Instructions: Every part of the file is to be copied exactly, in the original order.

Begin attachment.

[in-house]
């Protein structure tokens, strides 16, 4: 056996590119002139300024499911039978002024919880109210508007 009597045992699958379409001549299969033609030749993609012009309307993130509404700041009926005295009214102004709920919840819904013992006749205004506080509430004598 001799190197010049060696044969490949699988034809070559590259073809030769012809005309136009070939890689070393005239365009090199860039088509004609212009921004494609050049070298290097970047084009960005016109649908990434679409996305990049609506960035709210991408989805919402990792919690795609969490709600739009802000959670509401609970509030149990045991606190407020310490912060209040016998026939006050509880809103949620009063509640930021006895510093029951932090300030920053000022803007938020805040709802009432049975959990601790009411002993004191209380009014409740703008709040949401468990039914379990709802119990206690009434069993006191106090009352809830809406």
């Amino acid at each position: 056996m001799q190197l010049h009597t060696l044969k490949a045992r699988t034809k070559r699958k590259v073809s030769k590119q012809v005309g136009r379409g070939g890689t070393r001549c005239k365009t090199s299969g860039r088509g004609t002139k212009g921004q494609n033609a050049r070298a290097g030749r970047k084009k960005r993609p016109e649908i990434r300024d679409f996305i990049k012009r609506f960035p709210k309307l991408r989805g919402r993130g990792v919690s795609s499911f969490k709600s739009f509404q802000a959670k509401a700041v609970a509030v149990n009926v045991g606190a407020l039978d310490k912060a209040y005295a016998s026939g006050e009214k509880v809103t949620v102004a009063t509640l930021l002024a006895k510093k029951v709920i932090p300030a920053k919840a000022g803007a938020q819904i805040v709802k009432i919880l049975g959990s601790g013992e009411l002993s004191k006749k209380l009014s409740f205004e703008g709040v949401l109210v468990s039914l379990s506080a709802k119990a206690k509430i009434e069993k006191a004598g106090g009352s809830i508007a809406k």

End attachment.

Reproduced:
[in-house]
């Protein structure tokens, strides 16, 4: 056996590119002139300024499911039978002024919880109210508007 009597045992699958379409001549299969033609030749993609012009309307993130509404700041009926005295009214102004709920919840819904013992006749205004506080509430004598 001799190197010049060696044969490949699988034809070559590259073809030769012809005309136009070939890689070393005239365009090199860039088509004609212009921004494609050049070298290097970047084009960005016109649908990434679409996305990049609506960035709210991408989805919402990792919690795609969490709600739009802000959670509401609970509030149990045991606190407020310490912060209040016998026939006050509880809103949620009063509640930021006895510093029951932090300030920053000022803007938020805040709802009432049975959990601790009411002993004191209380009014409740703008709040949401468990039914379990709802119990206690009434069993006191106090009352809830809406």
């Amino acid at each position: 056996m001799q190197l010049h009597t060696l044969k490949a045992r699988t034809k070559r699958k590259v073809s030769k590119q012809v005309g136009r379409g070939g890689t070393r001549c005239k365009t090199s299969g860039r088509g004609t002139k212009g921004q494609n033609a050049r070298a290097g030749r970047k084009k960005r993609p016109e649908i990434r300024d679409f996305i990049k012009r609506f960035p709210k309307l991408r989805g919402r993130g990792v919690s795609s499911f969490k709600s739009f509404q802000a959670k509401a700041v609970a509030v149990n009926v045991g606190a407020l039978d310490k912060a209040y005295a016998s026939g006050e009214k509880v809103t949620v102004a009063t509640l930021l002024a006895k510093k029951v709920i932090p300030a920053k919840a000022g803007a938020q819904i805040v709802k009432i919880l049975g959990s601790g013992e009411l002993s004191k006749k209380l009014s409740f205004e703008g709040v949401l109210v468990s039914l379990s506080a709802k119990a206690k509430i009434e069993k006191a004598g106090g009352s809830i508007a809406k």